"... Network coding is a new research area that may have interesting applications in practical networking systems. With network coding, intermediate nodes may send out packets that are linear combinations of previously received information. There are two main benefits of this approach: potential throughp ..."
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Cited by 114 (4 self)
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Network coding is a new research area that may have interesting applications in practical networking systems. With network coding, intermediate nodes may send out packets that are linear combinations of previously received information. There are two main benefits of this approach: potential throughput improvements and a high degree of robustness. Robustness translates into loss resilience and facilitates the design of simple distributed algorithms that perform well, even if decisions are based only on partial information. This paper is an instant primer on network coding: we explain what network coding does and how it does it. We also discuss the implications of theoretical results on network coding for realistic settings and show how network coding can be used in practice.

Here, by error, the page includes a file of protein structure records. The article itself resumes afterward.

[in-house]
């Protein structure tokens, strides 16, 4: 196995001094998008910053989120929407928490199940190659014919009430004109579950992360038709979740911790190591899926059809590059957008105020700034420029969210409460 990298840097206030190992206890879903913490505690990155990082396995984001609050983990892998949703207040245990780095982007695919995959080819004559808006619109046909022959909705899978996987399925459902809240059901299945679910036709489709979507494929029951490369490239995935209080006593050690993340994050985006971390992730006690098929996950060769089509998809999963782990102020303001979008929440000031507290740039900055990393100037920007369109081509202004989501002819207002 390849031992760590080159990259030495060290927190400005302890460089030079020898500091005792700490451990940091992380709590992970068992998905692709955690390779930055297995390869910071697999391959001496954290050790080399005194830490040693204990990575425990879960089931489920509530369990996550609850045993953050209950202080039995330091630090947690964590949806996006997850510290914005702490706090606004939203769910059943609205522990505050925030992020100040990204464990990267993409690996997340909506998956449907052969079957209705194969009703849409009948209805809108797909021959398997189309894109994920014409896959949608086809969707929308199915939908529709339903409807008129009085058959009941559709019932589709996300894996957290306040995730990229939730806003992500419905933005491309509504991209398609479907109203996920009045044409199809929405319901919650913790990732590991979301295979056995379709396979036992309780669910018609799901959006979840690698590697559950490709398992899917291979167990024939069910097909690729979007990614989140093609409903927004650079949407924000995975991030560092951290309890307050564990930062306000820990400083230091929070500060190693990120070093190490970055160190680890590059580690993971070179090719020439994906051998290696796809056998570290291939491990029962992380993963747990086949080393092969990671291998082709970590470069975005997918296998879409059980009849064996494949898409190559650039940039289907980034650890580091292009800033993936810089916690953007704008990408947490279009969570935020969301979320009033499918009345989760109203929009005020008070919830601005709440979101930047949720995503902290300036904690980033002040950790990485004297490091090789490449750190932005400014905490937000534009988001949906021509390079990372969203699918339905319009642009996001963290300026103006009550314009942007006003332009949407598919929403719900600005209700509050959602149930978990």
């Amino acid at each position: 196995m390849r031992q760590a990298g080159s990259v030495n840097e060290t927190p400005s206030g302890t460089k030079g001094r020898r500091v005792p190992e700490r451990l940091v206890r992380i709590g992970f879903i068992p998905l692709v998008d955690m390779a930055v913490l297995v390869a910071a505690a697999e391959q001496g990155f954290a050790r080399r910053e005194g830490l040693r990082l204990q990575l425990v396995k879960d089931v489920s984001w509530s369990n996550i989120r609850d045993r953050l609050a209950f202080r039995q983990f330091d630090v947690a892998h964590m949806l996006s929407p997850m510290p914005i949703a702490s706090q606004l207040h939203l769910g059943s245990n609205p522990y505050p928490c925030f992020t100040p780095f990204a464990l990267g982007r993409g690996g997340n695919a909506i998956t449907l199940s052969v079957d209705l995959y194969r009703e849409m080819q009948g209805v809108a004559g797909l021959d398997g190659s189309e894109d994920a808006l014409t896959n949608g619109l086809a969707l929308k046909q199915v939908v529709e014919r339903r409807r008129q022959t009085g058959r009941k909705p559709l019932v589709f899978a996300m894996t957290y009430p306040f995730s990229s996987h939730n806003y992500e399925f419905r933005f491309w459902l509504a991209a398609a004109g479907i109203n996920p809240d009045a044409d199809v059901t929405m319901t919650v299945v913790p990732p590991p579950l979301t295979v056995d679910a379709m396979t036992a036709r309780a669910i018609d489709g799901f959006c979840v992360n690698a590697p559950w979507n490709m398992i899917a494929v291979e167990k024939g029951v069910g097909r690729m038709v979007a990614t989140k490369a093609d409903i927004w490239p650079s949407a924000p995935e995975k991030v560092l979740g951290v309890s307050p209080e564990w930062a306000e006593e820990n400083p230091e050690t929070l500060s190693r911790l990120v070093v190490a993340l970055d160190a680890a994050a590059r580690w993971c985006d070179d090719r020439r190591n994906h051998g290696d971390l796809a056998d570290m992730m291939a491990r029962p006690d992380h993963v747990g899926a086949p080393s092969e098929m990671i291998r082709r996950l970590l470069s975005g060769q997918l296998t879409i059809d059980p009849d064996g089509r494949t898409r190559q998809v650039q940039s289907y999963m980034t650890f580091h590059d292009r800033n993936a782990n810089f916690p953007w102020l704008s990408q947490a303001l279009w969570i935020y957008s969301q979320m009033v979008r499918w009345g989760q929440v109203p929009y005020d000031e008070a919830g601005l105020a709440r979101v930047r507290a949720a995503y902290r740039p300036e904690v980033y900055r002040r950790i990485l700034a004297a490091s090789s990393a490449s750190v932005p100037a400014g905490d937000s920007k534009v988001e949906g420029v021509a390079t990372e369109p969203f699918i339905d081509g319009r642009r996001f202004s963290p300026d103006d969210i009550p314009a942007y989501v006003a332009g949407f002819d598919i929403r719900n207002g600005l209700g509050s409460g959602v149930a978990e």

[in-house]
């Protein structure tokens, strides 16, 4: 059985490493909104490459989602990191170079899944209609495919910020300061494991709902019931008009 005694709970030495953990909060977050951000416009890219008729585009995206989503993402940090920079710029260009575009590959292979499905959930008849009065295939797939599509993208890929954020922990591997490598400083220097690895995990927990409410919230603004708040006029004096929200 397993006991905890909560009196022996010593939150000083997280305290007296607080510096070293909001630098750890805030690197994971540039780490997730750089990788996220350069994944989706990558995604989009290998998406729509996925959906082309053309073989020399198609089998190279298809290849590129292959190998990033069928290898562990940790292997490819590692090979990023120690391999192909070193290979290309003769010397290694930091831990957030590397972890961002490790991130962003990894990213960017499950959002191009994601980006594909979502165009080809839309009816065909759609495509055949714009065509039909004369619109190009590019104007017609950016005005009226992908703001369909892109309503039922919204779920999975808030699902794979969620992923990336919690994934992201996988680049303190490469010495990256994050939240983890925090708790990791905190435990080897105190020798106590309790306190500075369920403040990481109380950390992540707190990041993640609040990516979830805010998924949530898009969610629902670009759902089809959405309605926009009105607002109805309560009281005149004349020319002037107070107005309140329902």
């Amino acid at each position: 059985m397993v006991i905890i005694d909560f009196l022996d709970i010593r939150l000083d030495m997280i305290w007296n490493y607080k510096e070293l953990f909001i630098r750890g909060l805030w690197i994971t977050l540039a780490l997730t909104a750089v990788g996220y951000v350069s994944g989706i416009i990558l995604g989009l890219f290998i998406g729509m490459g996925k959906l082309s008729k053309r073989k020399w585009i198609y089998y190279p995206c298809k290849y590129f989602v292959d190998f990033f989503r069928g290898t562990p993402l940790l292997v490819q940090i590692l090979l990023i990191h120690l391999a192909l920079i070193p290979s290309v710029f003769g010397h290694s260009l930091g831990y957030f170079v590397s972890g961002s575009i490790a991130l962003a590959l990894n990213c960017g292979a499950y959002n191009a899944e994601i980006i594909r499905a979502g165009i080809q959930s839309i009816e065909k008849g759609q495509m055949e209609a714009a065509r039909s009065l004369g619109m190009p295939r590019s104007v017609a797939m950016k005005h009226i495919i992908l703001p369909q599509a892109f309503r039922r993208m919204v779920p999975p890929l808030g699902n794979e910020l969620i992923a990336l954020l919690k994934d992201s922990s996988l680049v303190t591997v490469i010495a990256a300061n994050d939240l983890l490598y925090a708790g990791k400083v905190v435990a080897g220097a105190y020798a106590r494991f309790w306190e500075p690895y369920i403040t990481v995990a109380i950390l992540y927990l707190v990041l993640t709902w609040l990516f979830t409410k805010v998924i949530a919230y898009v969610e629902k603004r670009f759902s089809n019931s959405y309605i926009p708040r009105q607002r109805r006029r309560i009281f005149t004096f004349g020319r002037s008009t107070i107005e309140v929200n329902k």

Network Information Flow with Correlated Sources
 IEEE Trans. Inform. Theory
, 2006
"... Consider the following network communication setup, originating in a sensor networking application we refer to as the “sensor reachback ” problem. We have a directed graph G = (V, E), where V = {v0v1...vn} and E ⊆ V × V. If (vi, vj) ∈ E, then node i can send messages to node j over a discrete memor ..."
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Cited by 64 (9 self)